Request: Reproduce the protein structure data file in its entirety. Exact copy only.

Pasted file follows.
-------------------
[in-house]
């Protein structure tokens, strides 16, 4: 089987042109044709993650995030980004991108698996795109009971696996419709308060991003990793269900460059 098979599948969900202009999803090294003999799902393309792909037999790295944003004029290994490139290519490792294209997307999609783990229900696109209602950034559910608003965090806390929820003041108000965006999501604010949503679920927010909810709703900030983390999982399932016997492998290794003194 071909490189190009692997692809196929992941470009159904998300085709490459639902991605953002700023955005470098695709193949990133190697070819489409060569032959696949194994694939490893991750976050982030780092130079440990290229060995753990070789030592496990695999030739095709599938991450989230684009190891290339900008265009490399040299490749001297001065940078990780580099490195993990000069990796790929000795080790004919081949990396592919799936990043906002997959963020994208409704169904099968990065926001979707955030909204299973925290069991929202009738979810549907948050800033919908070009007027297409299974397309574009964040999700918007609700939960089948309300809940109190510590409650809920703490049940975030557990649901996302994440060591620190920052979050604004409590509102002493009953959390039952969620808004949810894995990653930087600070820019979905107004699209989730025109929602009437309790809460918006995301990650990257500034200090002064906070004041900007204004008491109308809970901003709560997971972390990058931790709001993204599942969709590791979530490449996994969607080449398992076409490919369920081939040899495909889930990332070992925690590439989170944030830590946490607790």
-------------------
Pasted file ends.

[in-house]
């Protein structure tokens, strides 16, 4: 089987042109044709993650995030980004991108698996795109009971696996419709308060991003990793269900460059 098979599948969900202009999803090294003999799902393309792909037999790295944003004029290994490139290519490792294209997307999609783990229900696109209602950034559910608003965090806390929820003041108000965006999501604010949503679920927010909810709703900030983390999982399932016997492998290794003194 071909490189190009692997692809196929992941470009159904998300085709490459639902991605953002700023955005470098695709193949990133190697070819489409060569032959696949194994694939490893991750976050982030780092130079440990290229060995753990070789030592496990695999030739095709599938991450989230684009190891290339900008265009490399040299490749001297001065940078990780580099490195993990000069990796790929000795080790004919081949990396592919799936990043906002997959963020994208409704169904099968990065926001979707955030909204299973925290069991929202009738979810549907948050800033919908070009007027297409299974397309574009964040999700918007609700939960089948309300809940109190510590409650809920703490049940975030557990649901996302994440060591620190920052979050604004409590509102002493009953959390039952969620808004949810894995990653930087600070820019979905107004699209989730025109929602009437309790809460918006995301990650990257500034200090002064906070004041900007204004008491109308809970901003709560997971972390990058931790709001993204599942969709590791979530490449996994969607080449398992076409490919369920081939040899495909889930990332070992925690590439989170944030830590946490607790």